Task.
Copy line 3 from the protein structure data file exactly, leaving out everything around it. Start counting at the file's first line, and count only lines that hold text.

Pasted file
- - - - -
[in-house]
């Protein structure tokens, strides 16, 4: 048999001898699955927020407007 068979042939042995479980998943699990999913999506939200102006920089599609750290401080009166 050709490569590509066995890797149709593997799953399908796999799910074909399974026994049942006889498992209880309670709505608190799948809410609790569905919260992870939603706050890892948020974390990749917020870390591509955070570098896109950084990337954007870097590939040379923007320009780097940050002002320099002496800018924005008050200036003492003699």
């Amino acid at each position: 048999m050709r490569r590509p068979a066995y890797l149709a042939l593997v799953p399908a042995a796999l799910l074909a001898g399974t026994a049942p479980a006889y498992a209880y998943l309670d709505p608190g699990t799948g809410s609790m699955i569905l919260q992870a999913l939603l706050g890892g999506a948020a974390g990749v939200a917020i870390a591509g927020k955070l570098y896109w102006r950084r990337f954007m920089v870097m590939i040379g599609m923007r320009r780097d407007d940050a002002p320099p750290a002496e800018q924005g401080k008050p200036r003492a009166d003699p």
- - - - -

């Amino acid at each position: 048999m050709r490569r590509p068979a066995y890797l149709a042939l593997v799953p399908a042995a796999l799910l074909a001898g399974t026994a049942p479980a006889y498992a209880y998943l309670d709505p608190g699990t799948g809410s609790m699955i569905l919260q992870a999913l939603l706050g890892g999506a948020a974390g990749v939200a917020i870390a591509g927020k955070l570098y896109w102006r950084r990337f954007m920089v870097m590939i040379g599609m923007r320009r780097d407007d940050a002002p320099p750290a002496e800018q924005g401080k008050p200036r003492a009166d003699p």